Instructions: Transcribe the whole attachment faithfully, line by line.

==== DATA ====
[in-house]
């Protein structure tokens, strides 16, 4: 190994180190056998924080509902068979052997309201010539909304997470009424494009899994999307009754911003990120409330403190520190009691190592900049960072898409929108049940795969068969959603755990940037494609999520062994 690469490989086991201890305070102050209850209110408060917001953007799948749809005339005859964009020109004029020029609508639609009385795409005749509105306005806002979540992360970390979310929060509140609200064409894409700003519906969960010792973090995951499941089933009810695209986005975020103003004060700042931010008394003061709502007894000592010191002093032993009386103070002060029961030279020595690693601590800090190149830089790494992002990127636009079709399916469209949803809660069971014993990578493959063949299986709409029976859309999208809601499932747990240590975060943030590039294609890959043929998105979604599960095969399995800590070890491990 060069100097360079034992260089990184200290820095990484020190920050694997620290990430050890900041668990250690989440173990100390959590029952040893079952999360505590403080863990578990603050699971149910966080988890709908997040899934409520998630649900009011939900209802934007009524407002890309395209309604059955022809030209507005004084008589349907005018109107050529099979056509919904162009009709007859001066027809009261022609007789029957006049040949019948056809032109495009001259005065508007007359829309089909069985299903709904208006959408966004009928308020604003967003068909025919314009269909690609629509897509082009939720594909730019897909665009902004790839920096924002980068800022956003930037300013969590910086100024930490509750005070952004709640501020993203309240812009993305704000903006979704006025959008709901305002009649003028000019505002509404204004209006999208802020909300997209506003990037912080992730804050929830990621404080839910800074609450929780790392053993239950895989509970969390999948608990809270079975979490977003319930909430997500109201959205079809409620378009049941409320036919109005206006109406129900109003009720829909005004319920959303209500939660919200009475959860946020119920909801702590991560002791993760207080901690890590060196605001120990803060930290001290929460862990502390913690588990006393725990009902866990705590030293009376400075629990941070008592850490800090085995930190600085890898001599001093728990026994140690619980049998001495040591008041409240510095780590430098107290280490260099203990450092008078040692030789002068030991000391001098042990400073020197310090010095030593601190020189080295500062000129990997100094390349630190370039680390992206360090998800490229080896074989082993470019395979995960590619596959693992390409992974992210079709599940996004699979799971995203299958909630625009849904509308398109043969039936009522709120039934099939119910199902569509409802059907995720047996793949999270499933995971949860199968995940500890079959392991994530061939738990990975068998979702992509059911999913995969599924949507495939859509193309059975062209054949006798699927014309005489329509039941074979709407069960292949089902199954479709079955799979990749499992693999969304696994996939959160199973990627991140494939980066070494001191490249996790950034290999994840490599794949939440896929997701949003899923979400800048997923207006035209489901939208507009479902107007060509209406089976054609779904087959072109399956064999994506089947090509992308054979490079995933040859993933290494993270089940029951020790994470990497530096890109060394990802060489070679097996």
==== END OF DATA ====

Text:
[in-house]
């Protein structure tokens, strides 16, 4: 190994180190056998924080509902068979052997309201010539909304997470009424494009899994999307009754911003990120409330403190520190009691190592900049960072898409929108049940795969068969959603755990940037494609999520062994 690469490989086991201890305070102050209850209110408060917001953007799948749809005339005859964009020109004029020029609508639609009385795409005749509105306005806002979540992360970390979310929060509140609200064409894409700003519906969960010792973090995951499941089933009810695209986005975020103003004060700042931010008394003061709502007894000592010191002093032993009386103070002060029961030279020595690693601590800090190149830089790494992002990127636009079709399916469209949803809660069971014993990578493959063949299986709409029976859309999208809601499932747990240590975060943030590039294609890959043929998105979604599960095969399995800590070890491990 060069100097360079034992260089990184200290820095990484020190920050694997620290990430050890900041668990250690989440173990100390959590029952040893079952999360505590403080863990578990603050699971149910966080988890709908997040899934409520998630649900009011939900209802934007009524407002890309395209309604059955022809030209507005004084008589349907005018109107050529099979056509919904162009009709007859001066027809009261022609007789029957006049040949019948056809032109495009001259005065508007007359829309089909069985299903709904208006959408966004009928308020604003967003068909025919314009269909690609629509897509082009939720594909730019897909665009902004790839920096924002980068800022956003930037300013969590910086100024930490509750005070952004709640501020993203309240812009993305704000903006979704006025959008709901305002009649003028000019505002509404204004209006999208802020909300997209506003990037912080992730804050929830990621404080839910800074609450929780790392053993239950895989509970969390999948608990809270079975979490977003319930909430997500109201959205079809409620378009049941409320036919109005206006109406129900109003009720829909005004319920959303209500939660919200009475959860946020119920909801702590991560002791993760207080901690890590060196605001120990803060930290001290929460862990502390913690588990006393725990009902866990705590030293009376400075629990941070008592850490800090085995930190600085890898001599001093728990026994140690619980049998001495040591008041409240510095780590430098107290280490260099203990450092008078040692030789002068030991000391001098042990400073020197310090010095030593601190020189080295500062000129990997100094390349630190370039680390992206360090998800490229080896074989082993470019395979995960590619596959693992390409992974992210079709599940996004699979799971995203299958909630625009849904509308398109043969039936009522709120039934099939119910199902569509409802059907995720047996793949999270499933995971949860199968995940500890079959392991994530061939738990990975068998979702992509059911999913995969599924949507495939859509193309059975062209054949006798699927014309005489329509039941074979709407069960292949089902199954479709079955799979990749499992693999969304696994996939959160199973990627991140494939980066070494001191490249996790950034290999994840490599794949939440896929997701949003899923979400800048997923207006035209489901939208507009479902107007060509209406089976054609779904087959072109399956064999994506089947090509992308054979490079995933040859993933290494993270089940029951020790994470990497530096890109060394990802060489070679097996």